A unique school project is trying to keep the Crescent City's cooking style alive.
The Early Show correspondent Melinda Murphy
In the process, Murphy observes, one student learned how important Creole is to his own family, bringing with it a culture Murphy calls "as rich and murky as a pot of gumbo."
When Jerry Reese first heard he had to do a project on Creole food, he decided to interview his grandmother, Ruth Byers.
"He questioned everything I did with the cooking," Byers told Murphy. "He wanted to know all about it, where it came from. And he was very inquisitive. So, I told him all I knew!"
"I asked her about her mother," Reese says, "and her husband's mother. And not only about the food, but you know, where they used to live, what were they interested in?"
Turns out, Creole cooking is a family tradition, which was borne out by Reese's great-grandmother, Camille Cotton, who's about to turn 100.
She says she learned to cook "from my Momma," who in turn learned from her Momma. So, cooking Creole-style has been in the family for generations.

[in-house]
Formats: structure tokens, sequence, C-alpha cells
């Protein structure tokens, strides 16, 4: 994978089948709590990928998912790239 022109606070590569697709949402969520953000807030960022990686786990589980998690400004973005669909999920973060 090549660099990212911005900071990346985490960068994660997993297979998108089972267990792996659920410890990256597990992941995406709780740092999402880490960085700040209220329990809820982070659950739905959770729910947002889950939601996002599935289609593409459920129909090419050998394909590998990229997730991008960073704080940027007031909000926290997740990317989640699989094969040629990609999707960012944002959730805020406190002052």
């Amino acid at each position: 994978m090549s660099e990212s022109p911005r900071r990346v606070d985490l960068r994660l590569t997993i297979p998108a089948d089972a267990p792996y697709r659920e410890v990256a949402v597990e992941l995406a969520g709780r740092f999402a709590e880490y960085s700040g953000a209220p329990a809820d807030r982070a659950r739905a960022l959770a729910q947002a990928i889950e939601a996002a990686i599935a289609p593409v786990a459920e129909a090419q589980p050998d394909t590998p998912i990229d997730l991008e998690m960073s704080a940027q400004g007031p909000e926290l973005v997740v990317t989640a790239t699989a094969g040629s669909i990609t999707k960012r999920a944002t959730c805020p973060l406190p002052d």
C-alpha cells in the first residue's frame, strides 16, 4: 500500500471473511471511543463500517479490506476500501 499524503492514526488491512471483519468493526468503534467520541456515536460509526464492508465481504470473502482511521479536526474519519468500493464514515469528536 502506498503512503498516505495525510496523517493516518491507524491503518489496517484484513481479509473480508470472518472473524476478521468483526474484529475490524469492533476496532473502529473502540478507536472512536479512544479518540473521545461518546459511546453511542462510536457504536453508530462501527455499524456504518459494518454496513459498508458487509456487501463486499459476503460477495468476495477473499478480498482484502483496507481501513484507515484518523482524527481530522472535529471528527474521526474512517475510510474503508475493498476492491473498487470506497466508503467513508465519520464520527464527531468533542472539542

Tracing the roots of Creole was the whole idea behind the project, Murphy points out.
Besides interviewing relatives, students spoke with folks at a local market, and sampled Creole at some of New Orleans finest restaurants.
The students' work was part of a larger project for the Historic New Orleans Collection, the brainchild of Sue Laudeman, a curator of the museum.
"There's hardly any subject that … doesn't have a connection of food in New Orleans," she remarked. "It's always on people's minds. So I thought, if we ever lost this, it'd be a pretty boring city!"
They almost did lose it. Creole's future was changed forever, as was Reese's, when Katrina roared ashore.